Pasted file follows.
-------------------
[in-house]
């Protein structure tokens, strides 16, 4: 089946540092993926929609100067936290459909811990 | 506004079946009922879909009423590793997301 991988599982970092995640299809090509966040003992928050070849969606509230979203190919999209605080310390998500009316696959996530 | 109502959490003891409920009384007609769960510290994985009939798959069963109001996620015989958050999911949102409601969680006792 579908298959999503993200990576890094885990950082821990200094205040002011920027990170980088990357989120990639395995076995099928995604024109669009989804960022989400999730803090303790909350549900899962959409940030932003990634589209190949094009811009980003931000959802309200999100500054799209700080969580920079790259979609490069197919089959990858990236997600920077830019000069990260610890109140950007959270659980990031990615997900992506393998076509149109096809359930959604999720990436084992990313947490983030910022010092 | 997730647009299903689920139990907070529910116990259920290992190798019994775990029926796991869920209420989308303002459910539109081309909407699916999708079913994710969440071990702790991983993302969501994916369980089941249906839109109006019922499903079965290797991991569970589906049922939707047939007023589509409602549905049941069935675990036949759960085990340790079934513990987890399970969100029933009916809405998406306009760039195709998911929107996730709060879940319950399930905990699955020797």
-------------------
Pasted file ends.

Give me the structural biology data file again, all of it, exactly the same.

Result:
[in-house]
């Protein structure tokens, strides 16, 4: 089946540092993926929609100067936290459909811990 | 506004079946009922879909009423590793997301 991988599982970092995640299809090509966040003992928050070849969606509230979203190919999209605080310390998500009316696959996530 | 109502959490003891409920009384007609769960510290994985009939798959069963109001996620015989958050999911949102409601969680006792 579908298959999503993200990576890094885990950082821990200094205040002011920027990170980088990357989120990639395995076995099928995604024109669009989804960022989400999730803090303790909350549900899962959409940030932003990634589209190949094009811009980003931000959802309200999100500054799209700080969580920079790259979609490069197919089959990858990236997600920077830019000069990260610890109140950007959270659980990031990615997900992506393998076509149109096809359930959604999720990436084992990313947490983030910022010092 | 997730647009299903689920139990907070529910116990259920290992190798019994775990029926796991869920209420989308303002459910539109081309909407699916999708079913994710969440071990702790991983993302969501994916369980089941249906839109109006019922499903079965290797991991569970589906049922939707047939007023589509409602549905049941069935675990036949759960085990340790079934513990987890399970969100029933009916809405998406306009760039195709998911929107996730709060879940319950399930905990699955020797």